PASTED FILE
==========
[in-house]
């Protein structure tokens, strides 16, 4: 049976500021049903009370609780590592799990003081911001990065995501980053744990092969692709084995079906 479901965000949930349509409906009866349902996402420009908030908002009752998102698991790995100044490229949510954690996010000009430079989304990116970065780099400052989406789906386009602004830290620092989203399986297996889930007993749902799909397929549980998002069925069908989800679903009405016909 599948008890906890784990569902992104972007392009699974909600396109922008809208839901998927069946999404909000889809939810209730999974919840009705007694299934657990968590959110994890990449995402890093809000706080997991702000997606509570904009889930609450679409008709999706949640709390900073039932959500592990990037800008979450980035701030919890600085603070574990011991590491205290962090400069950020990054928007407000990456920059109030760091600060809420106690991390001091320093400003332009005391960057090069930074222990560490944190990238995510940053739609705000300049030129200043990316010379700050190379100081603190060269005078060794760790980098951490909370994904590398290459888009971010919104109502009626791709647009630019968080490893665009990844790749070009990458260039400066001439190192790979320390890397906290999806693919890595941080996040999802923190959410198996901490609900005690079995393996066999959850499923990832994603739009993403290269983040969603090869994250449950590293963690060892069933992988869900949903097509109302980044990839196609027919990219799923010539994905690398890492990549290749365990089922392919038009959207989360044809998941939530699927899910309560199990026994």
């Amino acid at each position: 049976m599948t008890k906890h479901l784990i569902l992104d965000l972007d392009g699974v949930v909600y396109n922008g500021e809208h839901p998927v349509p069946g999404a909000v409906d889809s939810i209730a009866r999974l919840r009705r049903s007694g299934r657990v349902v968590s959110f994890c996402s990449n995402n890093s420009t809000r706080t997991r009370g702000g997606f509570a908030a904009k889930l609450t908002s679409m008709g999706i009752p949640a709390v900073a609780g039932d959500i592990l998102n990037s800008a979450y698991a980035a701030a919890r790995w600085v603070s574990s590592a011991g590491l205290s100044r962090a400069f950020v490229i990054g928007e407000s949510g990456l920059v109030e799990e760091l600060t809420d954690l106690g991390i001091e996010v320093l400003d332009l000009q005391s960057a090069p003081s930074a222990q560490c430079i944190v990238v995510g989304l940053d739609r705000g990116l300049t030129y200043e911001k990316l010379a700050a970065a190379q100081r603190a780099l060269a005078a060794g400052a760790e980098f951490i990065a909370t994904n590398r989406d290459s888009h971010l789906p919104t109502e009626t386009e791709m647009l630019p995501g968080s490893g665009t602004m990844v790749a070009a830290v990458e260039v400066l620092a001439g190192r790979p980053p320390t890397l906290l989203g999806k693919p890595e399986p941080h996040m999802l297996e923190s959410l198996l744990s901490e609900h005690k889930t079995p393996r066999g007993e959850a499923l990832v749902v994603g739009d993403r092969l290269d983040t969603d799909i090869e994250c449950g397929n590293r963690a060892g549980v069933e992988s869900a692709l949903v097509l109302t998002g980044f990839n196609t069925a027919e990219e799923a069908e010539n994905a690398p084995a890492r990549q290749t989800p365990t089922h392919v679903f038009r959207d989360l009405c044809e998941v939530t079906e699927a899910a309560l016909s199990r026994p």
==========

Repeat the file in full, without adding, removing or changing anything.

[in-house]
């Protein structure tokens, strides 16, 4: 049976500021049903009370609780590592799990003081911001990065995501980053744990092969692709084995079906 479901965000949930349509409906009866349902996402420009908030908002009752998102698991790995100044490229949510954690996010000009430079989304990116970065780099400052989406789906386009602004830290620092989203399986297996889930007993749902799909397929549980998002069925069908989800679903009405016909 599948008890906890784990569902992104972007392009699974909600396109922008809208839901998927069946999404909000889809939810209730999974919840009705007694299934657990968590959110994890990449995402890093809000706080997991702000997606509570904009889930609450679409008709999706949640709390900073039932959500592990990037800008979450980035701030919890600085603070574990011991590491205290962090400069950020990054928007407000990456920059109030760091600060809420106690991390001091320093400003332009005391960057090069930074222990560490944190990238995510940053739609705000300049030129200043990316010379700050190379100081603190060269005078060794760790980098951490909370994904590398290459888009971010919104109502009626791709647009630019968080490893665009990844790749070009990458260039400066001439190192790979320390890397906290999806693919890595941080996040999802923190959410198996901490609900005690079995393996066999959850499923990832994603739009993403290269983040969603090869994250449950590293963690060892069933992988869900949903097509109302980044990839196609027919990219799923010539994905690398890492990549290749365990089922392919038009959207989360044809998941939530699927899910309560199990026994």
């Amino acid at each position: 049976m599948t008890k906890h479901l784990i569902l992104d965000l972007d392009g699974v949930v909600y396109n922008g500021e809208h839901p998927v349509p069946g999404a909000v409906d889809s939810i209730a009866r999974l919840r009705r049903s007694g299934r657990v349902v968590s959110f994890c996402s990449n995402n890093s420009t809000r706080t997991r009370g702000g997606f509570a908030a904009k889930l609450t908002s679409m008709g999706i009752p949640a709390v900073a609780g039932d959500i592990l998102n990037s800008a979450y698991a980035a701030a919890r790995w600085v603070s574990s590592a011991g590491l205290s100044r962090a400069f950020v490229i990054g928007e407000s949510g990456l920059v109030e799990e760091l600060t809420d954690l106690g991390i001091e996010v320093l400003d332009l000009q005391s960057a090069p003081s930074a222990q560490c430079i944190v990238v995510g989304l940053d739609r705000g990116l300049t030129y200043e911001k990316l010379a700050a970065a190379q100081r603190a780099l060269a005078a060794g400052a760790e980098f951490i990065a909370t994904n590398r989406d290459s888009h971010l789906p919104t109502e009626t386009e791709m647009l630019p995501g968080s490893g665009t602004m990844v790749a070009a830290v990458e260039v400066l620092a001439g190192r790979p980053p320390t890397l906290l989203g999806k693919p890595e399986p941080h996040m999802l297996e923190s959410l198996l744990s901490e609900h005690k889930t079995p393996r066999g007993e959850a499923l990832v749902v994603g739009d993403r092969l290269d983040t969603d799909i090869e994250c449950g397929n590293r963690a060892g549980v069933e992988s869900a692709l949903v097509l109302t998002g980044f990839n196609t069925a027919e990219e799923a069908e010539n994905a690398p084995a890492r990549q290749t989800p365990t089922h392919v679903f038009r959207d989360l009405c044809e998941v939530t079906e699927a899910a309560l016909s199990r026994p």